Michael Jordan

Antawn Jamison says Michael Jordan could average double digits in the NBA now, even at age 50


Could Michael Jordan still play in the NBA today, even at age 50?

No one knows for sure. But at least one veteran believes that Jordan could still be effective, despite the diminishing physical skills that all players deal with as the years continue to go by.

Antawn Jamison of the Lakers spoke on the matter before the Lakers defeated the Bobcats on Friday, and believes not only that Jordan could still compete in the league if he wanted to, but that he’d have no trouble averaging double digits in points while doing so.

From Dave McMenamin of ESPNLosAngeles:

“I wouldn’t doubt that in the right situation with a LeBron (James) on his team or with a Kobe (Bryant) on this team, he could get you about 10 or 11 points, come in and play 15-20 minutes,” said Antawn Jamison before the Lakers played the Bobcats on Friday. “I wouldn’t doubt that at all, especially if he was in shape and injuries were prevented and things of that nature.”

That’s saying a lot, considering Jamison has Bryant on his team, and only averages 8.1 points per game in 20.5 minutes per game and he’s “only” 36 years old.

“You hear stories still to this day, especially last year, him going to the practice facility and playing 1-on-1 with the guys and still they can’t stop him.”

It’s an interesting proposition, and Jamison likely isn’t alone in his thinking, here.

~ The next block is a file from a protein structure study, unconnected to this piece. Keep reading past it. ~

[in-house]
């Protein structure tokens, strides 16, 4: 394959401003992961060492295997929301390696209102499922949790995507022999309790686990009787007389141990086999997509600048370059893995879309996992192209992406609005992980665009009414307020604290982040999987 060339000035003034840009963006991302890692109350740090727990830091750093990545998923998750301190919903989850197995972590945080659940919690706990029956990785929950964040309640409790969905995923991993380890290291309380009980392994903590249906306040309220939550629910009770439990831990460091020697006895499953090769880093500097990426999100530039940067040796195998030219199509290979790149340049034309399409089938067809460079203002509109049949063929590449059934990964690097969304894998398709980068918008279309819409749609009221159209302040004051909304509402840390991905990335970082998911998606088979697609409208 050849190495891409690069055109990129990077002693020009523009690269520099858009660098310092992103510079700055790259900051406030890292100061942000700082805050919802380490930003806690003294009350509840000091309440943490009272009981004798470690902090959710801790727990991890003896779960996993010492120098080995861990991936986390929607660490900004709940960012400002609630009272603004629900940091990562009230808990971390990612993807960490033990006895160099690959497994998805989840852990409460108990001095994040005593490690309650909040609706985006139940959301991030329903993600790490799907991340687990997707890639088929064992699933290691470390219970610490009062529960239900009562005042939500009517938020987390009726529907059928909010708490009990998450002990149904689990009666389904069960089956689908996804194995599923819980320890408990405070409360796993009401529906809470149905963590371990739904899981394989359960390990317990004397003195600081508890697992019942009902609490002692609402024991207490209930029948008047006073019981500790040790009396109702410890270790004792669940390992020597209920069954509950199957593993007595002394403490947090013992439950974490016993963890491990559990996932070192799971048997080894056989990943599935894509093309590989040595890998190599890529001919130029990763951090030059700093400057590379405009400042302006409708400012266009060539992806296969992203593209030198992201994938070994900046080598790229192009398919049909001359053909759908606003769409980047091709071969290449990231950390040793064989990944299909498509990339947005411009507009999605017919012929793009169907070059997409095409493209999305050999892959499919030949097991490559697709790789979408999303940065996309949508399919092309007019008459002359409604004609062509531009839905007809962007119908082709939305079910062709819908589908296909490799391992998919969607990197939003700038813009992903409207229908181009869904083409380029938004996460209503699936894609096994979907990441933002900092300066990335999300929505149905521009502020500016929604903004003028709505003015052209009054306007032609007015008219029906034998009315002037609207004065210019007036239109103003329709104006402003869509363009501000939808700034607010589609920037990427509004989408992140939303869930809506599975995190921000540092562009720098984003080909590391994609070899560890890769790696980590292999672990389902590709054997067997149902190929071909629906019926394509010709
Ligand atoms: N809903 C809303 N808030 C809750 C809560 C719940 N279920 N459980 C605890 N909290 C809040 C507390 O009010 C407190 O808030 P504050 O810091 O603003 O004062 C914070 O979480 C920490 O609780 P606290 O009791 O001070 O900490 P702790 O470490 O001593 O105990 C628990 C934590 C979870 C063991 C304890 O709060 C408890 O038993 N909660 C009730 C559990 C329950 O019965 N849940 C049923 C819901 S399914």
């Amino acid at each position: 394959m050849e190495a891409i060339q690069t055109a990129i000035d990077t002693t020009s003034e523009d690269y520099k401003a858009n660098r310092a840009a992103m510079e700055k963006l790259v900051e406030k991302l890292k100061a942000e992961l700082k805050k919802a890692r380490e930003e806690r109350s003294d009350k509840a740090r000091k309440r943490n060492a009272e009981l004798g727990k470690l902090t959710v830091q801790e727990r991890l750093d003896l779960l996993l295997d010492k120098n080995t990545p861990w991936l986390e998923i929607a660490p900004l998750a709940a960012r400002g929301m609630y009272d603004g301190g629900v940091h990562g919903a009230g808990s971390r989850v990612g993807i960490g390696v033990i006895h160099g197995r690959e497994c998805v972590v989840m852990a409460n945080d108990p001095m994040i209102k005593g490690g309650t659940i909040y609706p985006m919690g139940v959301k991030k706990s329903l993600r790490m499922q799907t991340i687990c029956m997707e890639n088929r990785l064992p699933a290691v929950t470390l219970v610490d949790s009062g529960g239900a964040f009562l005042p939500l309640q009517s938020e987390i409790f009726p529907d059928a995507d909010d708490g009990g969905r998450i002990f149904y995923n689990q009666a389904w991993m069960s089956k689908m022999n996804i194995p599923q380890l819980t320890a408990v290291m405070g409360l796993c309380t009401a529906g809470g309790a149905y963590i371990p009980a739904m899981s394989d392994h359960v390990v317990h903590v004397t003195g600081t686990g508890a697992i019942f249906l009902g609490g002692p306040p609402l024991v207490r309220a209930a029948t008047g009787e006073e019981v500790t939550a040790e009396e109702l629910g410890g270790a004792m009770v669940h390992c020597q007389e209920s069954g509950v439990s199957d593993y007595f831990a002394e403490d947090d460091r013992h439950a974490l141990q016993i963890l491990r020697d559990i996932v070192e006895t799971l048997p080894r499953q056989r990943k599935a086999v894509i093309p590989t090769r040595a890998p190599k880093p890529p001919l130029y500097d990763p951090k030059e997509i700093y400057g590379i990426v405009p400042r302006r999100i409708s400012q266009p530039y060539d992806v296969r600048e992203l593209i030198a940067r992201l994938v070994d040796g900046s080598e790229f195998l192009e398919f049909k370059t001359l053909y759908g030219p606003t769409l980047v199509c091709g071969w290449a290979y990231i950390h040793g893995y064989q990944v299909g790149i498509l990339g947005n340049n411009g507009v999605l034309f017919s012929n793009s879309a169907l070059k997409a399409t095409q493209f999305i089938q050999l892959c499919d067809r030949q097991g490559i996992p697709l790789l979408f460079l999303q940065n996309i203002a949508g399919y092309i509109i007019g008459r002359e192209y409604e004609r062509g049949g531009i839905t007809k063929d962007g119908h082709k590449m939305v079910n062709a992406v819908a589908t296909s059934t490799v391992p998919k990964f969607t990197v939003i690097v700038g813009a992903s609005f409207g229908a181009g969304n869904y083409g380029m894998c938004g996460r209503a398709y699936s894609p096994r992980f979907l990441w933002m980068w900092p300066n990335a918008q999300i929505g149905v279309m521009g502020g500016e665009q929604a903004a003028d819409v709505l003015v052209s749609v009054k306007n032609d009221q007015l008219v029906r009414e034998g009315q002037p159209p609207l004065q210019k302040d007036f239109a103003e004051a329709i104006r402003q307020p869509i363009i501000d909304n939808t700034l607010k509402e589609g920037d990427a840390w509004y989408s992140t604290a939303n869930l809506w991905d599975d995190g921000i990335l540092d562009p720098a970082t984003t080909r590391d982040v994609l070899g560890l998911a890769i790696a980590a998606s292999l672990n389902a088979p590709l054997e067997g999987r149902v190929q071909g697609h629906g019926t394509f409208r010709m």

One-on-one games aren’t NBA contests, however, and despite Jordan’s unquestionable talent and feel for the game, the physical limitation of a body that will turn 50 on Feb. 17 isn’t something that can be overcome by bravado, will, or basketball IQ.

It’s fun to talk about and think about, the idea that the game’s largest living legend could come back right now and compete with the game’s most dynamic players. But it isn’t going to happen, so we’ll have to just take the opinions of current players like Jamison on the matter at face value, while dreaming up what-if scenarios to complement those thoughts.

Spurs to give Tim Duncan, Manu Ginobili Friday night off in Denver

Manu Ginobili, Harrison Barnes, Tim Duncan
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The Spurs are 12-3 and comfortably in second place in the West, they have the best defense in the NBA allowing just 93.8 points per 100 possessions, and they have a top-10 offense to go with it.

So, time to start making sure guys are rested.

That is the first night of a back-to-back, with former Spurs’ assistant coach Mike Budenholzer and his Atlanta Hawks coming to San Antonio on Saturday. Popovich is saving his two veterans for that game.

Duncan and Ginobili have looked like they found the fountain of youth this season. Duncan is taking on less of the offense but has been very efficient in those moments. Ginobili has the impact he did a few years back in his bench role.

What Gregg Popovich cares about is them playing like that come the postseason. So they will rest on Friday.